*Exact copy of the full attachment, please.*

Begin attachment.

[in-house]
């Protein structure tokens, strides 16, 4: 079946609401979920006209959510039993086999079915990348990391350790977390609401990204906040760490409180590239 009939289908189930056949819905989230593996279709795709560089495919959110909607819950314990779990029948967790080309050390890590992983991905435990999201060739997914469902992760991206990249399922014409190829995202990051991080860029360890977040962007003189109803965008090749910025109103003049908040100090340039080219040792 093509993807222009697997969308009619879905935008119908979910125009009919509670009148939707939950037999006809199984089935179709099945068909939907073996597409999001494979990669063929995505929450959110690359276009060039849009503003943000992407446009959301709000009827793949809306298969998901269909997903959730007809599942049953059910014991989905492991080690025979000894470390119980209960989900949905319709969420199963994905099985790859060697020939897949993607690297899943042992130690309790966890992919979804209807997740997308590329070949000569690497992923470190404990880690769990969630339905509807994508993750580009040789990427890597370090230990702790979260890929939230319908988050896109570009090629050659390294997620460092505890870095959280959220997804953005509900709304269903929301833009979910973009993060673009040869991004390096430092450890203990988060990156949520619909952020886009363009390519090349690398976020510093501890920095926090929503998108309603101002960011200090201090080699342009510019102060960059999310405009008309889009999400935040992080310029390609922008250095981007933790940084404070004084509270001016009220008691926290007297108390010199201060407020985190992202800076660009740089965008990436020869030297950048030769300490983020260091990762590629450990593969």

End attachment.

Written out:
[in-house]
């Protein structure tokens, strides 16, 4: 079946609401979920006209959510039993086999079915990348990391350790977390609401990204906040760490409180590239 009939289908189930056949819905989230593996279709795709560089495919959110909607819950314990779990029948967790080309050390890590992983991905435990999201060739997914469902992760991206990249399922014409190829995202990051991080860029360890977040962007003189109803965008090749910025109103003049908040100090340039080219040792 093509993807222009697997969308009619879905935008119908979910125009009919509670009148939707939950037999006809199984089935179709099945068909939907073996597409999001494979990669063929995505929450959110690359276009060039849009503003943000992407446009959301709000009827793949809306298969998901269909997903959730007809599942049953059910014991989905492991080690025979000894470390119980209960989900949905319709969420199963994905099985790859060697020939897949993607690297899943042992130690309790966890992919979804209807997740997308590329070949000569690497992923470190404990880690769990969630339905509807994508993750580009040789990427890597370090230990702790979260890929939230319908988050896109570009090629050659390294997620460092505890870095959280959220997804953005509900709304269903929301833009979910973009993060673009040869991004390096430092450890203990988060990156949520619909952020886009363009390519090349690398976020510093501890920095926090929503998108309603101002960011200090201090080699342009510019102060960059999310405009008309889009999400935040992080310029390609922008250095981007933790940084404070004084509270001016009220008691926290007297108390010199201060407020985190992202800076660009740089965008990436020869030297950048030769300490983020260091990762590629450990593969």